After 22 years, revitalization plans are finally gaining momentum for a former riverfront manufacturing district just outside Philadelphia that has been criticized by local news media outlets for its painfully sluggish progress.
Developers unveiled plans on June 20 to bring $500 million in commercial and residential projects to Cooper’s Crossing, a 35-acre, mixed-use development on the shore of the Delaware River in Camden, N.J. Planned for phased development over the next decade, the complex may eventually provide 500,000 sq. ft. of office space, 1,200 mid-rise and high-rise residential units, a hotel, and 100,000 sq. ft. of retail, dining and entertainment.
Cooper’s Crossing is part of a larger section of downtown Camden that has been targeted for urban renewal since 1984, when state and local leaders formed the non-profit Cooper’s Ferry Development Association (CFDA) to plan and coordinate redevelopment of the decaying waterfront. Until recently, however, improvements there were mostly limited to government-funded infrastructure improvements, including a renovation of New Jersey’s state aquarium in 2005, construction of the 1.3-mile Wiggins Waterfront Park, and completion of the Rutgers station on the new $900 million River Line light rail system linking Camden to Trenton, N.J.
“Now the private sector is starting to step up to the table,” says Joe Myers, project manager at the CFDA. Indeed, private developers have moved to the forefront with Cooper’s Crossing, which will serve as a sort of town-center for the larger, 150-acre waterfront district.
Foundation work has already begun on the Ferry Terminal building, an 83,000 sq. ft., four-story office building under development by Columbus, Ohio-based Steiner & Associates. Steiner created the original master plan for the Camden waterfront and completed the $35 million aquarium overhaul.
Steiner’s new office project will be the first privately-funded office project in Camden since 1958, and is named for the ferry service platform that will be constructed right outside the building.
Nearby, residential developer Dranoff Properties Inc. will start work this summer on Radio Lofts, an 86-unit loft condominium conversion of a 154,000 sq. ft., 11-story building previously owned by RCA Victor. Units will be priced from the low $300,000s to the high $400,000s, according to Carl Dranoff, president of Dranoff Properties.
“These prices are going to be extremely attractive, maybe two-thirds or less of comparable waterfront prices in Philadelphia,” he says. “And we have something Philadelphia will never have — a view of Philadelphia.”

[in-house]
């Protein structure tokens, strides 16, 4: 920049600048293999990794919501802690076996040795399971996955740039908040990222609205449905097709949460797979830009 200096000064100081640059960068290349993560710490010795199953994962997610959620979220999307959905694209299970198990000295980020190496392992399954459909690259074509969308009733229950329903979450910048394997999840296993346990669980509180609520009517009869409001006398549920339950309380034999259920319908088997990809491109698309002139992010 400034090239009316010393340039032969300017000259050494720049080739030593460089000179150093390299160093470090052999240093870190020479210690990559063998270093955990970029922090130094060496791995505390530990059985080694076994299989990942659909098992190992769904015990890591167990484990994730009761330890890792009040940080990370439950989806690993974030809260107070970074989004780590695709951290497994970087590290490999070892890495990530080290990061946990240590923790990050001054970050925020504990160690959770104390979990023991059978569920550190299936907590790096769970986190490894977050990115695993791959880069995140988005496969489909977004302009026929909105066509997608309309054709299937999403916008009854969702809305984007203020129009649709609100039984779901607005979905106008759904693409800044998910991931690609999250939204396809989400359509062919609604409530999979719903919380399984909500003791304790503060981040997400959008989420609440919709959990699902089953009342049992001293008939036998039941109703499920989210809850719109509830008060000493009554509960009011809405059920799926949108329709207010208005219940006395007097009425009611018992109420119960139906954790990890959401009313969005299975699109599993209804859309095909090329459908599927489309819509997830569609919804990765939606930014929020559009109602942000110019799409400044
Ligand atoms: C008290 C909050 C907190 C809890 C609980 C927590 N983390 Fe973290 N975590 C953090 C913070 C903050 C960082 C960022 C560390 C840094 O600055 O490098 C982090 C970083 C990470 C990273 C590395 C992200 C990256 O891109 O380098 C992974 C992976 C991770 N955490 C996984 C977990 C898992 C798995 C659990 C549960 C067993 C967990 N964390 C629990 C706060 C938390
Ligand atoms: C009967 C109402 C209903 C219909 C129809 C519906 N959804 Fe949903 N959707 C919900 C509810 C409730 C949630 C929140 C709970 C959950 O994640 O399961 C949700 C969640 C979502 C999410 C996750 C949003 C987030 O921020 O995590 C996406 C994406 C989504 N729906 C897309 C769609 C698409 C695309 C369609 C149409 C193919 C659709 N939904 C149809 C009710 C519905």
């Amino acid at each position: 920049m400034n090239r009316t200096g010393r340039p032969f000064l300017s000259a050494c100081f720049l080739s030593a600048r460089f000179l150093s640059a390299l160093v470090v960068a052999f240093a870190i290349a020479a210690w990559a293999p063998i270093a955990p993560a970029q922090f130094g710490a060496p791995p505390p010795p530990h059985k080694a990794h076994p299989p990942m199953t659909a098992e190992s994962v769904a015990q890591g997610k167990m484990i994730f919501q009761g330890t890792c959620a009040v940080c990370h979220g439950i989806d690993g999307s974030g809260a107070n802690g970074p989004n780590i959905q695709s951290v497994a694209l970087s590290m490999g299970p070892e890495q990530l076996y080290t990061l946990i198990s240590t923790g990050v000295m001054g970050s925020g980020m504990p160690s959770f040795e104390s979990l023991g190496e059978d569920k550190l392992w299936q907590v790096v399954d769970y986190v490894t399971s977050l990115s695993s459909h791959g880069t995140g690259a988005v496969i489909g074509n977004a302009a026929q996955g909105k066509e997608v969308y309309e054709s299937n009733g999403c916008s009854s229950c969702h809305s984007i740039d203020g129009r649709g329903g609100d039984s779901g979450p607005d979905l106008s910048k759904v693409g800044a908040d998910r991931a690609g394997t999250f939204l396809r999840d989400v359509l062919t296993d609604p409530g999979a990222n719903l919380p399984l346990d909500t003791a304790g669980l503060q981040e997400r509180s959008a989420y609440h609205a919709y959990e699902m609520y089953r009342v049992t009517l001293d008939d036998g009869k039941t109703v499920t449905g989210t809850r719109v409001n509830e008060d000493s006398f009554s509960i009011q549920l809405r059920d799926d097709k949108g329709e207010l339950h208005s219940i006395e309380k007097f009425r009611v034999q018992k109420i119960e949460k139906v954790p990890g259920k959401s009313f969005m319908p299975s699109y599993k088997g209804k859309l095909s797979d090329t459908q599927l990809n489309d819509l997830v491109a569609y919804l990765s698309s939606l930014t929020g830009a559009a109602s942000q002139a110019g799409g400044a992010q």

Radio Lofts is across the street from Dranoff Properties’ first redevelopment in Camden, The Victor, a 341-unit apartment property converted from RCA’s former phonograph and television manufacturing plant.
Dranoff says he secured exclusive rights to residential development in Camden’s waterfront when he took on conversion of the former RCA plant into The Victor. While he purchased the massive structure for only $1 under a government incentive program, Dranoff Properties immediately had to spend $7 million on environmental remediation before proceeding with the conversion to apartments.
Completed in 2004 at a cost of $65 million, The Victor is already 93% occupied. The rapid lease-up at The Victor probably comes as a surprise to the 49 banks that turned Dranoff down when he was seeking financing for the project in 2002. Due to The Victor’s success, however, Dranoff’s lenders on Radio Lofts aren’t requiring presales as a condition, so the condominiums will be built on a speculative basis.
“The Victor was a huge gamble,” Dranoff says. “But what had been the symbol of decay became the symbol of revitalization. Now our ground-up construction can leverage off the success of The Victor.”
When work concludes on Radio Lofts late next year, Dranoff plans to launch the first phase of East Village with construction of 113 residential units, including three-story and four-story townhomes and a mid-rise loft building. Future phases for East Village will add mid-rise and high-rise townhomes and two, 30-story residential towers. Dranoff Properties’ projects at Cooper’s Crossing and East Village will amount to about $400 million, and the Ferry Terminal office project represents about a $100 million investment by Steiner & Associates, Dranoff estimates.
Following Steiner and Dranoff’s development announcements on June 20, revitalization leaders received a nod of approval from the Philadelphia Inquirer, which has criticized the State of New Jersey in the past for slow progress in redeveloping Camden’s waterfront.
“After 13 years and hundreds of millions [of dollars] in public investment since the opening of the first big attraction, the New Jersey Aquarium, the waterfront is finally attracting the long-desired confidence of private investors that New Jersey expected,” the Inquirer stated in a June 22 editorial. “It was the right gamble for the state.”